• 01-APR-2015

  • SOURCE: Centers for Disease Control and Prevention

The U.S. Centers for Disease Control and Prevention (CDC) Introduces New Ads in National Tobacco Education Campaign

Dr. Tim McAfee, Senior Medical Officer for the CDC’s Office on Smoking & Health
he Centers for Disease Control and Prevention (CDC) is unveiling the fifth installment of the "Tips From Former Smokers" campaign. The campaign features real people living with the harsh consequences of smoking or exposure to secondhand smoke. The new series of ads focus on illnesses people do not commonly associate with smoking, including macular degeneration and colorectal cancer.

The Tips campaign has proven to be successful and cost-effective. According to a September 2013 Lancet study that was, the 2012 Tips ads motivated 1.6 million smokers to make a quit attempt and an estimated 100,000 smokers to quit permanently. Additionally, the 2012 Tips campaign spent only $480 per smoker who quit and $393 per year of life saved according to a recent study published in the American Journal of Preventive Medicine in December 2014.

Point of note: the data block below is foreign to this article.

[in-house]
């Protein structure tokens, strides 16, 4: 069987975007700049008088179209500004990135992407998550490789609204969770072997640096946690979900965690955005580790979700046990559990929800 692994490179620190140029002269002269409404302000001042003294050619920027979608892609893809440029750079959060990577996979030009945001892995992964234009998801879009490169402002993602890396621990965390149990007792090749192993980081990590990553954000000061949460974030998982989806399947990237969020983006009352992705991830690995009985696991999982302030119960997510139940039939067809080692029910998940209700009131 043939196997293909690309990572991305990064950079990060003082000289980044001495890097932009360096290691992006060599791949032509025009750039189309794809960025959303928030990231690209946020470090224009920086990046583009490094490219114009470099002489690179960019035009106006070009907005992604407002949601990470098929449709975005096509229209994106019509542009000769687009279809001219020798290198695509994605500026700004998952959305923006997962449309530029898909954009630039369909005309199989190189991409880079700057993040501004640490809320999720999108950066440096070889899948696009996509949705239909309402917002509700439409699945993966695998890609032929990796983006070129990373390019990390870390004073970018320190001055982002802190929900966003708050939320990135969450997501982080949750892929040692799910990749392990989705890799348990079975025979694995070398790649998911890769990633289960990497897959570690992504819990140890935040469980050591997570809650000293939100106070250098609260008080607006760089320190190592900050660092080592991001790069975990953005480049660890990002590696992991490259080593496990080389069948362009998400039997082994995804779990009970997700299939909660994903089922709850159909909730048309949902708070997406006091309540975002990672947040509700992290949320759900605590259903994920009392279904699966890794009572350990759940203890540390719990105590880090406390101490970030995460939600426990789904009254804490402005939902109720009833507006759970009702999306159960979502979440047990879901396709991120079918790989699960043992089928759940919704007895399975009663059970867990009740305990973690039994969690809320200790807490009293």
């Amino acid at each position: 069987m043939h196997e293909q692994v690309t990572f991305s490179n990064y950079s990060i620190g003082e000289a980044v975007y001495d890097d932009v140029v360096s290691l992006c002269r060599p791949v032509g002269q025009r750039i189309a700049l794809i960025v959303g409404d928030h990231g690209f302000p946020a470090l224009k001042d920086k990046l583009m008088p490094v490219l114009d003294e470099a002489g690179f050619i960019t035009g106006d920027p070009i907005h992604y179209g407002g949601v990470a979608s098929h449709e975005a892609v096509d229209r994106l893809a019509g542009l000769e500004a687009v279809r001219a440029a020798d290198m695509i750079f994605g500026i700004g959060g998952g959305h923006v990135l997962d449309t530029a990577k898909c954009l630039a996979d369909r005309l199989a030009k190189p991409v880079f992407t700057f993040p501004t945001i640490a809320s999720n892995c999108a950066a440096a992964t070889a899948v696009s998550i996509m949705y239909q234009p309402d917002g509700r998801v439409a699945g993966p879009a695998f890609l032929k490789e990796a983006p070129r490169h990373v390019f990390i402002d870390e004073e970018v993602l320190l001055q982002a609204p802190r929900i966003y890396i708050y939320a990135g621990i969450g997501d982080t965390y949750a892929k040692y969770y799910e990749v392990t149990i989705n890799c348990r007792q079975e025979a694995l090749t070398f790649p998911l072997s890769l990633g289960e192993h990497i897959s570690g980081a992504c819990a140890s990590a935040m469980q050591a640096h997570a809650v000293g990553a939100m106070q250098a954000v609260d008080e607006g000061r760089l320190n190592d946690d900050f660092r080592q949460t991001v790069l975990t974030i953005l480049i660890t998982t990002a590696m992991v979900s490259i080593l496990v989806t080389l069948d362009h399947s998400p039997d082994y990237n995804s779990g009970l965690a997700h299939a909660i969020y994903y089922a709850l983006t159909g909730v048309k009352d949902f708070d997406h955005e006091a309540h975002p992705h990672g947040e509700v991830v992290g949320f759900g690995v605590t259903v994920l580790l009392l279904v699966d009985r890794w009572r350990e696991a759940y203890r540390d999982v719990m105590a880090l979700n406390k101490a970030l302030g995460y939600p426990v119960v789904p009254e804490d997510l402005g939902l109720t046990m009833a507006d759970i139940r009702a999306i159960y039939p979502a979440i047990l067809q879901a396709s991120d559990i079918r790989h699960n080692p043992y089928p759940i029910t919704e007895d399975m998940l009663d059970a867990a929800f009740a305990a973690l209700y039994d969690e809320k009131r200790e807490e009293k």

Tobacco use remains the leading cause of preventable death and disease in the U.S. More than 16 million Americans are living with a smoking-related disease and every day thousands of young Americans become regular smokers, but nearly 70 percent of adults say they want to quit. Research shows quitting completely at any age has major and immediate health benefits.

2015 Ads can be downloaded from the Interactive News Release: http://inr.synapticdigital.com/CDC/tips/